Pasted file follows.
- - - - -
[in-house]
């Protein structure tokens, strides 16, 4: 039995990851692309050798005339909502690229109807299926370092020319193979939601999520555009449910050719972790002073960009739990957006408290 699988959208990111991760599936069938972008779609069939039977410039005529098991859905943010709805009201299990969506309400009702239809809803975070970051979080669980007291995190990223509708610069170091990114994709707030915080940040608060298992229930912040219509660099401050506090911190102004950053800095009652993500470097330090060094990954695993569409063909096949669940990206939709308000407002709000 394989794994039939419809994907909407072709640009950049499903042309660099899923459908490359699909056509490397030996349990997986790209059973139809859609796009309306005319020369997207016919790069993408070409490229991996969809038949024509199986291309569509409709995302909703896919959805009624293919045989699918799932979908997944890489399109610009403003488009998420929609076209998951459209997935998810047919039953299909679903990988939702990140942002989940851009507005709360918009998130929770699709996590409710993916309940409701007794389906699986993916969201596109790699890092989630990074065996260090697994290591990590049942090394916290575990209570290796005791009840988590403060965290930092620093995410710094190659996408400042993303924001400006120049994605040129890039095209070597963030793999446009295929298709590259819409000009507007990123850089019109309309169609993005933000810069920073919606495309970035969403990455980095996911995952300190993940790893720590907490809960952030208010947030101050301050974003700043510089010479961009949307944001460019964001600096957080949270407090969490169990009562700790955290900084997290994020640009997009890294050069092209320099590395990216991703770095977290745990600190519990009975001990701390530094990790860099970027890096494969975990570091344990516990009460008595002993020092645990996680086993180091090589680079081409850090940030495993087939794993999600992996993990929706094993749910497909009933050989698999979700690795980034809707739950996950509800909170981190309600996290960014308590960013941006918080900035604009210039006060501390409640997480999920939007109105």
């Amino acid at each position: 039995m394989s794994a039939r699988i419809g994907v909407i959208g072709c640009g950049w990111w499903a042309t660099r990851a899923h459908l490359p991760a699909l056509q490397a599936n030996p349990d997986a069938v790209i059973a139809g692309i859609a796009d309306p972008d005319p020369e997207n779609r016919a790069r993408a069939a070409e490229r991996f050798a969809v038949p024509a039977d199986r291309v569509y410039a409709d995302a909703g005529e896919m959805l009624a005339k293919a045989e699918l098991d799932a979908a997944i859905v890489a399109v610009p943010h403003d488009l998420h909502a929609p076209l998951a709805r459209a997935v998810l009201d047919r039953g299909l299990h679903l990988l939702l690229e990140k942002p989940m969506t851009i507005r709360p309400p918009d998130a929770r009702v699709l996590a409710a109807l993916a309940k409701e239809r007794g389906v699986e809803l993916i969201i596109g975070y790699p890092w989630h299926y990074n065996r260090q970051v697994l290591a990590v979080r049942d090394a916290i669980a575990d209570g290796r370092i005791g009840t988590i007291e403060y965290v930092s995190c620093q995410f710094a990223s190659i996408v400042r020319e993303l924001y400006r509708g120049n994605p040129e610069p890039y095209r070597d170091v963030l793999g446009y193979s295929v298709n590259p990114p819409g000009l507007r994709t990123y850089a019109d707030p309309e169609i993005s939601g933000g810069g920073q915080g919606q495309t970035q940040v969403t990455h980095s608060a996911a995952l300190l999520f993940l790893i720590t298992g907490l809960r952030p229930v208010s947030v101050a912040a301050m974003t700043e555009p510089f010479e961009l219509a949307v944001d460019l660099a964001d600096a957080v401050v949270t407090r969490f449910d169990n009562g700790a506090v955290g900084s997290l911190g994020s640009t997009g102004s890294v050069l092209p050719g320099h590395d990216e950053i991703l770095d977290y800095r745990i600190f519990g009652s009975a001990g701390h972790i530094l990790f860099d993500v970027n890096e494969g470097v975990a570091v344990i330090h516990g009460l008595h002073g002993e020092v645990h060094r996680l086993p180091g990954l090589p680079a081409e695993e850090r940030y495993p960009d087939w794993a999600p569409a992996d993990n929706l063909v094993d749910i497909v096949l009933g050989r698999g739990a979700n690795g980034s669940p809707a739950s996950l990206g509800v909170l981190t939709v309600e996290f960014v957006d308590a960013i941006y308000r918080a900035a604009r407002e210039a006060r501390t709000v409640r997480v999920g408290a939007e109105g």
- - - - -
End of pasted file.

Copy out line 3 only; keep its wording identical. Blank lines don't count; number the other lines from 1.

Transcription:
């Amino acid at each position: 039995m394989s794994a039939r699988i419809g994907v909407i959208g072709c640009g950049w990111w499903a042309t660099r990851a899923h459908l490359p991760a699909l056509q490397a599936n030996p349990d997986a069938v790209i059973a139809g692309i859609a796009d309306p972008d005319p020369e997207n779609r016919a790069r993408a069939a070409e490229r991996f050798a969809v038949p024509a039977d199986r291309v569509y410039a409709d995302a909703g005529e896919m959805l009624a005339k293919a045989e699918l098991d799932a979908a997944i859905v890489a399109v610009p943010h403003d488009l998420h909502a929609p076209l998951a709805r459209a997935v998810l009201d047919r039953g299909l299990h679903l990988l939702l690229e990140k942002p989940m969506t851009i507005r709360p309400p918009d998130a929770r009702v699709l996590a409710a109807l993916a309940k409701e239809r007794g389906v699986e809803l993916i969201i596109g975070y790699p890092w989630h299926y990074n065996r260090q970051v697994l290591a990590v979080r049942d090394a916290i669980a575990d209570g290796r370092i005791g009840t988590i007291e403060y965290v930092s995190c620093q995410f710094a990223s190659i996408v400042r020319e993303l924001y400006r509708g120049n994605p040129e610069p890039y095209r070597d170091v963030l793999g446009y193979s295929v298709n590259p990114p819409g000009l507007r994709t990123y850089a019109d707030p309309e169609i993005s939601g933000g810069g920073q915080g919606q495309t970035q940040v969403t990455h980095s608060a996911a995952l300190l999520f993940l790893i720590t298992g907490l809960r952030p229930v208010s947030v101050a912040a301050m974003t700043e555009p510089f010479e961009l219509a949307v944001d460019l660099a964001d600096a957080v401050v949270t407090r969490f449910d169990n009562g700790a506090v955290g900084s997290l911190g994020s640009t997009g102004s890294v050069l092209p050719g320099h590395d990216e950053i991703l770095d977290y800095r745990i600190f519990g009652s009975a001990g701390h972790i530094l990790f860099d993500v970027n890096e494969g470097v975990a570091v344990i330090h516990g009460l008595h002073g002993e020092v645990h060094r996680l086993p180091g990954l090589p680079a081409e695993e850090r940030y495993p960009d087939w794993a999600p569409a992996d993990n929706l063909v094993d749910i497909v096949l009933g050989r698999g739990a979700n690795g980034s669940p809707a739950s996950l990206g509800v909170l981190t939709v309600e996290f960014v957006d308590a960013i941006y308000r918080a900035a604009r407002e210039a006060r501390t709000v409640r997480v999920g408290a939007e109105g």